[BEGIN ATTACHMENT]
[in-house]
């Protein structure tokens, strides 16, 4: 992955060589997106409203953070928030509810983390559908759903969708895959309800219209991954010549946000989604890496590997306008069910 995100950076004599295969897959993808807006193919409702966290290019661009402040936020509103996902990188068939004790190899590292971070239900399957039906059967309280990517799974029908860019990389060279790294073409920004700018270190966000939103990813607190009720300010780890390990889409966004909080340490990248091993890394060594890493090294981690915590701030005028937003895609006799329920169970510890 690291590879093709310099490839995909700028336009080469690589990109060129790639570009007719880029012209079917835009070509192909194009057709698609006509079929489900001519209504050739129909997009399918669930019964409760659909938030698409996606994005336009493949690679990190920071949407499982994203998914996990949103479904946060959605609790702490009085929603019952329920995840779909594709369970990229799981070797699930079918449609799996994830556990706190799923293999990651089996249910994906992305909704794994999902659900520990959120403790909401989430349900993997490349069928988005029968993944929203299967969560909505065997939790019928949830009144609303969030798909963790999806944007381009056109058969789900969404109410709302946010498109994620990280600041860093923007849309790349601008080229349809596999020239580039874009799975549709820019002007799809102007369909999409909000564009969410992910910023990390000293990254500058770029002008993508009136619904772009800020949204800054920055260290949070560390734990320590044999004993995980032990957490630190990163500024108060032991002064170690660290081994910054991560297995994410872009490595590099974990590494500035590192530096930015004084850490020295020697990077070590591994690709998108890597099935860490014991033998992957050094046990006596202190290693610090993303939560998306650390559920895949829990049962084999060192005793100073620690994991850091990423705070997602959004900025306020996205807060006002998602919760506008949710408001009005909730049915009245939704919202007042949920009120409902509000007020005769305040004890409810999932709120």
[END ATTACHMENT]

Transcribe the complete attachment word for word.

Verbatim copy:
[in-house]
């Protein structure tokens, strides 16, 4: 992955060589997106409203953070928030509810983390559908759903969708895959309800219209991954010549946000989604890496590997306008069910 995100950076004599295969897959993808807006193919409702966290290019661009402040936020509103996902990188068939004790190899590292971070239900399957039906059967309280990517799974029908860019990389060279790294073409920004700018270190966000939103990813607190009720300010780890390990889409966004909080340490990248091993890394060594890493090294981690915590701030005028937003895609006799329920169970510890 690291590879093709310099490839995909700028336009080469690589990109060129790639570009007719880029012209079917835009070509192909194009057709698609006509079929489900001519209504050739129909997009399918669930019964409760659909938030698409996606994005336009493949690679990190920071949407499982994203998914996990949103479904946060959605609790702490009085929603019952329920995840779909594709369970990229799981070797699930079918449609799996994830556990706190799923293999990651089996249910994906992305909704794994999902659900520990959120403790909401989430349900993997490349069928988005029968993944929203299967969560909505065997939790019928949830009144609303969030798909963790999806944007381009056109058969789900969404109410709302946010498109994620990280600041860093923007849309790349601008080229349809596999020239580039874009799975549709820019002007799809102007369909999409909000564009969410992910910023990390000293990254500058770029002008993508009136619904772009800020949204800054920055260290949070560390734990320590044999004993995980032990957490630190990163500024108060032991002064170690660290081994910054991560297995994410872009490595590099974990590494500035590192530096930015004084850490020295020697990077070590591994690709998108890597099935860490014991033998992957050094046990006596202190290693610090993303939560998306650390559920895949829990049962084999060192005793100073620690994991850091990423705070997602959004900025306020996205807060006002998602919760506008949710408001009005909730049915009245939704919202007042949920009120409902509000007020005769305040004890409810999932709120």